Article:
By Dennis Myers – “Against the Grain”
At the state convention of Nevada’s Republican Party in Sparks last weekend, the proceedings were dominated by backers of a perennial presidential candidate who came in third in the Nevada GOP caucuses in February with only 18.7 percent of the vote.
Party leaders were freaked out by Ron Paul’s followers, who four years ago — after Paul came in second in the caucuses with 13.7 percent — did the best job of getting their people to the state convention and took control. The leaders adjourned that convention before national convention delegates were selected, turning the job over to a party committee.
At that 2008 convention, the Paulists were accused of arrogance and self-righteousness, which was quite true though irrelevant. One of Paul’s adherents told me that, to avoid similar problems in 2012, they were given classes in “convention etiquette, on how to be respectful of everybody and make sure people get heard and follow the rules…” They also went through workshops on parliamentary procedure.
Some Paulists wore buttons reading “I follow the rules,” which both made them look civil and made the subtle point that in 2008 it was the party regulars, not the Paulists, who broke the rules.
But even though they were on their best behavior, there was no concealing the dogmatism and smugness at work in the Paul campaign. One of the pieces handed out at the Sparks convention was a card with a quotation from Paul — “Truth is treason in the empire of lies.” It’s anyone’s guess whether the empire referenced is politics generally or the Republican Party in particular. What was clear was the tone of smug certainty of rightness in a province where so much is subjective. Assigning truth to oneself means assigning lying to one’s opponents. It also suggests those opponents are without good intentions. And a term as strong as “treason” has little place in a civilized dialogue.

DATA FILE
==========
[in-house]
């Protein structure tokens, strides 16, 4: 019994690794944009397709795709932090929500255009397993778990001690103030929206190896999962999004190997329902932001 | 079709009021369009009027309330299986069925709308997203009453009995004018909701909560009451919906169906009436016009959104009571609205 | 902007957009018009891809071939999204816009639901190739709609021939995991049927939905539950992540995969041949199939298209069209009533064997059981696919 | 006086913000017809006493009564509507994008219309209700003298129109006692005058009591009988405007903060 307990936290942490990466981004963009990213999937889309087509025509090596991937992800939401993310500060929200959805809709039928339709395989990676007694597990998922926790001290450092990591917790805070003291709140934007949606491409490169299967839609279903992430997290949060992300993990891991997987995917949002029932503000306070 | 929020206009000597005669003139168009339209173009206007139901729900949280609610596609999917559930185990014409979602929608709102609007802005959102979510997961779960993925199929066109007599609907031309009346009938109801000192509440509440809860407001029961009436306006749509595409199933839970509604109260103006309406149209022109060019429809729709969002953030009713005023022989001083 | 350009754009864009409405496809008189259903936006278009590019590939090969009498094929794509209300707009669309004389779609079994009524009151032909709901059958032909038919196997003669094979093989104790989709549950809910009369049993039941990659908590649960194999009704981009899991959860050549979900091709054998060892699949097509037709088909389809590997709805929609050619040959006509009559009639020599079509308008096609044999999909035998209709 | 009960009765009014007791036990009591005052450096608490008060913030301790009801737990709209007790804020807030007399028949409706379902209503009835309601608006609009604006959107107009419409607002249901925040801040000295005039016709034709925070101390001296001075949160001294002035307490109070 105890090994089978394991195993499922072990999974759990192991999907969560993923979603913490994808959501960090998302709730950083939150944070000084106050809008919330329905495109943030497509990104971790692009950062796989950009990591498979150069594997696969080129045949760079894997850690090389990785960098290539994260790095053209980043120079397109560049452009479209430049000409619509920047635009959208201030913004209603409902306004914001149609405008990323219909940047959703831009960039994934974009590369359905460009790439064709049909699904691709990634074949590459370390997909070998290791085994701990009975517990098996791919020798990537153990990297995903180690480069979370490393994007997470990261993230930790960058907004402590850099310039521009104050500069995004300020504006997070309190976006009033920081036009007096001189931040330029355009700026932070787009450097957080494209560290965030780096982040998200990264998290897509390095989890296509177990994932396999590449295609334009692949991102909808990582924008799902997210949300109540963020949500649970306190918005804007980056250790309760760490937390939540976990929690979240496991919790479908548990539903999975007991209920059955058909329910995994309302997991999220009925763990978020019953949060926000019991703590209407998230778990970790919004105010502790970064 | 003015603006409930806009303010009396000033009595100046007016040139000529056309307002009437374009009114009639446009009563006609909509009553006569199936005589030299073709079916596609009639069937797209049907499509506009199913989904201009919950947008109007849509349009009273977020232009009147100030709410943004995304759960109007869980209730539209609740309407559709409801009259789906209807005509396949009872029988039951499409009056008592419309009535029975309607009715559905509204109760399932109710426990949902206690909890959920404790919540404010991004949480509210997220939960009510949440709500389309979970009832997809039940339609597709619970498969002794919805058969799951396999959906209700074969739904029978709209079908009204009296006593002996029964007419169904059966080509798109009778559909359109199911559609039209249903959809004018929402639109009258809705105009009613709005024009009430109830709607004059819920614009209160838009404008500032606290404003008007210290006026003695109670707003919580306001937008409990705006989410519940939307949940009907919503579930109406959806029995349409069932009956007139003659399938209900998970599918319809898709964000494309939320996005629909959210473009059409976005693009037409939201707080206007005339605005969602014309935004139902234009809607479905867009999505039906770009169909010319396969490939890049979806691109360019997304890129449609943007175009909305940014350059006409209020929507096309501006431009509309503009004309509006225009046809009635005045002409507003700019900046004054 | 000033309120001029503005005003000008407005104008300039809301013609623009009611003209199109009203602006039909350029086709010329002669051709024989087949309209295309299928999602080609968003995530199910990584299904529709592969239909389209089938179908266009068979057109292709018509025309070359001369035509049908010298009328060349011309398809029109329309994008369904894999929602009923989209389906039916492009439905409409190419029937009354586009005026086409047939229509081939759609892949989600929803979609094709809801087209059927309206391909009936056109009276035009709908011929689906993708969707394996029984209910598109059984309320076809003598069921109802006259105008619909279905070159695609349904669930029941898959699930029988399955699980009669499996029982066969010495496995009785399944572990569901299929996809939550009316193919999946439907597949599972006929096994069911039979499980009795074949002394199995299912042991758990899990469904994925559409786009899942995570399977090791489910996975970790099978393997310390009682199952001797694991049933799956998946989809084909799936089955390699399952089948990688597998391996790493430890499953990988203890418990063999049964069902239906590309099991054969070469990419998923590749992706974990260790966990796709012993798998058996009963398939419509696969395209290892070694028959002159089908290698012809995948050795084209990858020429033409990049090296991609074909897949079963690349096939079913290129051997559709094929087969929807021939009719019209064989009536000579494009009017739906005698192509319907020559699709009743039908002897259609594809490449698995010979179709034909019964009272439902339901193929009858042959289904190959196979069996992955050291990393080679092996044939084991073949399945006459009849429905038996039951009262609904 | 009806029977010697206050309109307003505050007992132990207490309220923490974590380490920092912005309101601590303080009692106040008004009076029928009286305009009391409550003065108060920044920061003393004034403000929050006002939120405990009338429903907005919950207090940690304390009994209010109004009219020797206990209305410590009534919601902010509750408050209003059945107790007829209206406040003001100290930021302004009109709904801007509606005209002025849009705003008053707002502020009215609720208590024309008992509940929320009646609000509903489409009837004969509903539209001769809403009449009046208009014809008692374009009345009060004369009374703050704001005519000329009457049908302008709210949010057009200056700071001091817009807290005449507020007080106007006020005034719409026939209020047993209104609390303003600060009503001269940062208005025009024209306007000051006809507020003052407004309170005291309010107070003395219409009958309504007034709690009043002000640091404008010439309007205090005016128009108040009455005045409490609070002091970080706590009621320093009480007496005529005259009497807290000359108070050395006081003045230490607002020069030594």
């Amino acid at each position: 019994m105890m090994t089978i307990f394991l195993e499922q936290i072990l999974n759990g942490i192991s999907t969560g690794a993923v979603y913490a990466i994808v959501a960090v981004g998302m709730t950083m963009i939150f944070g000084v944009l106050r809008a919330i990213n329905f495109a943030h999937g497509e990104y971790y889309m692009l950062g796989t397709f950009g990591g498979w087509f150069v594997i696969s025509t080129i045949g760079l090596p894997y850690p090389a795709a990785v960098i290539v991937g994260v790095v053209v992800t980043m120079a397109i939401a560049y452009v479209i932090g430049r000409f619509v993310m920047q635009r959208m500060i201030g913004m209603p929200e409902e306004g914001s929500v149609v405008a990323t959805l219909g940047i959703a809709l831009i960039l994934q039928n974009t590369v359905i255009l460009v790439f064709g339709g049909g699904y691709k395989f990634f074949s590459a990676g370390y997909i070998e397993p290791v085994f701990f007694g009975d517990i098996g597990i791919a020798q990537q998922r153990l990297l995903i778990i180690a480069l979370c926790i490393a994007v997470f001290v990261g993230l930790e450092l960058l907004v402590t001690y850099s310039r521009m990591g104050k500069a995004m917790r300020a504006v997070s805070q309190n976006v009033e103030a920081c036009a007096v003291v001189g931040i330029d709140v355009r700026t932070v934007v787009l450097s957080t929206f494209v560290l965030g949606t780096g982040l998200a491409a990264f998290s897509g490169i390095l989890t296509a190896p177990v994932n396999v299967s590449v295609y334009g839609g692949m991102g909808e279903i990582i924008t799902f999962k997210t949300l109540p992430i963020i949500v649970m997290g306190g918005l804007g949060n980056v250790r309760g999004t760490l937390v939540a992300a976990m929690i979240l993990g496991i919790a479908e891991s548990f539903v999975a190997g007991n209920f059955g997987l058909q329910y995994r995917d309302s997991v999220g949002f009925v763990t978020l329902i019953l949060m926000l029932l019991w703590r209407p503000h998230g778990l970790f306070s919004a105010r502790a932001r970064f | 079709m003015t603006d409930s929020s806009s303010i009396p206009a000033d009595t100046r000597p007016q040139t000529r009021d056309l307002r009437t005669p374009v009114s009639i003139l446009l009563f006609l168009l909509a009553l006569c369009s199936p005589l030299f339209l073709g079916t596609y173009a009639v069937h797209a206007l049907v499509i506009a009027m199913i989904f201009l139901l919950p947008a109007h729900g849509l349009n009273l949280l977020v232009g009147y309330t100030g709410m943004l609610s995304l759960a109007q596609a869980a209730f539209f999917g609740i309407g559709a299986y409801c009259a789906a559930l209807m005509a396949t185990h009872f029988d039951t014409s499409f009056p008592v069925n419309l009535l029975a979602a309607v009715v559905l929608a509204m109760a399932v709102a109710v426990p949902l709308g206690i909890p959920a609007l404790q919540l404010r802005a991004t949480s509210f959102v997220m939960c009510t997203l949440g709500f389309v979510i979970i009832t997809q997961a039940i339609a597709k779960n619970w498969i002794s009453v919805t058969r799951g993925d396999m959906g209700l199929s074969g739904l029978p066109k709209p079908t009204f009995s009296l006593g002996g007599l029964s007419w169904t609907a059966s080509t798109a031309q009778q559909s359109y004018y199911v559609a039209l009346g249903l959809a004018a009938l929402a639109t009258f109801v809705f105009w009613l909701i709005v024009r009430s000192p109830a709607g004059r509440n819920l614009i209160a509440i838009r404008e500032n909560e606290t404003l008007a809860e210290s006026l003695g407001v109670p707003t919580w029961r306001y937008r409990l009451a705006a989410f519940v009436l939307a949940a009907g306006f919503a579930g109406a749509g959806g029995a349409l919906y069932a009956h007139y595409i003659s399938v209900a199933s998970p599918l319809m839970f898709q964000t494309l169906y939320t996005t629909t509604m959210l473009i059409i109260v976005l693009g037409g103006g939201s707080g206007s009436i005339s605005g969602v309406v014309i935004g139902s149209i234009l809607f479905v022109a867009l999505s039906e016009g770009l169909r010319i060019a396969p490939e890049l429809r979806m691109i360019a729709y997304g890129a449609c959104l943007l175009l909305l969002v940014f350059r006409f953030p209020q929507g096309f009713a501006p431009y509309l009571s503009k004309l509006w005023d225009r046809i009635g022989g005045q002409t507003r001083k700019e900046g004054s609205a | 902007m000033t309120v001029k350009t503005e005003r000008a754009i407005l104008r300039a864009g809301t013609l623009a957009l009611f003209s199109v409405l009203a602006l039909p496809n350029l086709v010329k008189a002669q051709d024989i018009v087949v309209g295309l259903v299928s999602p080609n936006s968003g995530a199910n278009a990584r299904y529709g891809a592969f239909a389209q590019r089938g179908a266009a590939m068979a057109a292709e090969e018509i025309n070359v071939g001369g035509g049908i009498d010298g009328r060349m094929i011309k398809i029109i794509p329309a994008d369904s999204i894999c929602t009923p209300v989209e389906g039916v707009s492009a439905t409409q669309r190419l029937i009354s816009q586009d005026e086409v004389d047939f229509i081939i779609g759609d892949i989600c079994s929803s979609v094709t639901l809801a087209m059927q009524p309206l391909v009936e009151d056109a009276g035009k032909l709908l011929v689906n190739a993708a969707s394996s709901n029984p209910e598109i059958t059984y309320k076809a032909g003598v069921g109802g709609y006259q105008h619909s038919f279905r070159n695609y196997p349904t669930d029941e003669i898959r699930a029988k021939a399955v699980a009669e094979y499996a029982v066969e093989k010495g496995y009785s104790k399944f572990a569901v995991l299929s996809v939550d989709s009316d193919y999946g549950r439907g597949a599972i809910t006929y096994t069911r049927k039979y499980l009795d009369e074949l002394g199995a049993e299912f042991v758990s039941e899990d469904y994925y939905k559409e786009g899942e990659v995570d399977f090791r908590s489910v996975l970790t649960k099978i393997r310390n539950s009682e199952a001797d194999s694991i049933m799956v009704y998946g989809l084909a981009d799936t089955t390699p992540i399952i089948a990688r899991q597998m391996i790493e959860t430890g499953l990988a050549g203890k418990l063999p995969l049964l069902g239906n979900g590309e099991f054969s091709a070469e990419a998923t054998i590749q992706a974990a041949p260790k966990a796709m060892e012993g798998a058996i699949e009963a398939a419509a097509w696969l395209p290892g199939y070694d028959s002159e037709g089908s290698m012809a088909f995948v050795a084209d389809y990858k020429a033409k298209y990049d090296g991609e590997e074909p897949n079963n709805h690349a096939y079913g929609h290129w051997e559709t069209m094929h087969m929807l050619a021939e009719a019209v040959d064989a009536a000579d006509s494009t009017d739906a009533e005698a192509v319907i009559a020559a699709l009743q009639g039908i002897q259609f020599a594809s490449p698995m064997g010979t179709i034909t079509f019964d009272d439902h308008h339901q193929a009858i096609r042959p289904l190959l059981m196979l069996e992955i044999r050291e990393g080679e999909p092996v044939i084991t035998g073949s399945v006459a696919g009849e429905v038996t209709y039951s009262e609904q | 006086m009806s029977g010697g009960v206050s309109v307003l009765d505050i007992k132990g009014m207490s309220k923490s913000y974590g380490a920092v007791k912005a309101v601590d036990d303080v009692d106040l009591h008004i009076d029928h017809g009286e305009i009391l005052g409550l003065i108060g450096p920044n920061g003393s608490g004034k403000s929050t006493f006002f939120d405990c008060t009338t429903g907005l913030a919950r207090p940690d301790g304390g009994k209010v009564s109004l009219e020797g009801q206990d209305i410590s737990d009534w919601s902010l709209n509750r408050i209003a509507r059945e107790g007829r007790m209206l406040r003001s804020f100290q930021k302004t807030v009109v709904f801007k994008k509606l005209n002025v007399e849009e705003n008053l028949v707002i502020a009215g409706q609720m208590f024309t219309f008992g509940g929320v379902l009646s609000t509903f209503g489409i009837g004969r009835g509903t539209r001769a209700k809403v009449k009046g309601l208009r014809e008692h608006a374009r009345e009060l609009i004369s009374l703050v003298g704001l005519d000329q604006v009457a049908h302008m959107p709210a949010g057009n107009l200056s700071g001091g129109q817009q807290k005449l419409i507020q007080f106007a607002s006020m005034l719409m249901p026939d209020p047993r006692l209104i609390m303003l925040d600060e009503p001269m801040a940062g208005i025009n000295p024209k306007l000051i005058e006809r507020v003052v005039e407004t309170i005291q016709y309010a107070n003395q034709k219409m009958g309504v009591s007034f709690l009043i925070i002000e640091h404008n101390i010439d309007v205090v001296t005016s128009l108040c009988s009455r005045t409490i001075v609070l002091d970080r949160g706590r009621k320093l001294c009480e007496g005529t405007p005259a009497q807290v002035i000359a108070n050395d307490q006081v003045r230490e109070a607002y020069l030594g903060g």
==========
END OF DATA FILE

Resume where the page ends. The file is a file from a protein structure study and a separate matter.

The Paulists are also being accused of using the GOP as a vehicle for their issues. The Nevada Republican Party is full of people who used the party as a vehicle and, once they got inside, denounced longtime party activists and veteran leaders like William Raggio as RINOs — Republicans in name only. Now those once-insurgent folks are being challenged by new groups, including tea partiers and Paulists.
But political parties ARE vehicles. To argue otherwise is a contradiction in terms, particularly in the GOP. The Republican Party was created as a vehicle for those who wanted to curb slavery. The Democratic Party was used as a vehicle by opponents of the Vietnam war in the 1960s. The Republican Party was a vehicle for social conservatives and evangelists beginning in the 1980s and some of those who used the party that way then object to the Paulists doing the same thing now.
Ron Paul left the party once before, becoming the Libertarian Party presidential nominee, and he returned to the GOP to get back into the U.S. House. Those are not indictable offenses. Neither is being insufferable, a charge leveled at Paul’s followers in both 2008 and this year.
Older, more established Republicans object to the tea partiers and Paulists not giving more loyalty to the party. But the party is just an administrative structure. If it is unresponsive, it serves little purpose for anyone except those already inside. Why would anyone be loyal to an organization for its own sake? The Democratic Party has been drifting away from its historic economic populism for decades, into an alliance with corporate power. As a result, many Democrats have little allegiance left to the party. “Sometimes party loyalty asks too much,” John Kennedy once said.
Dennis Myers is an award winning journalist who has reported on Nevada’s capital, government and politics for several decades. He has also served as Nevada’s chief deputy secretary of state.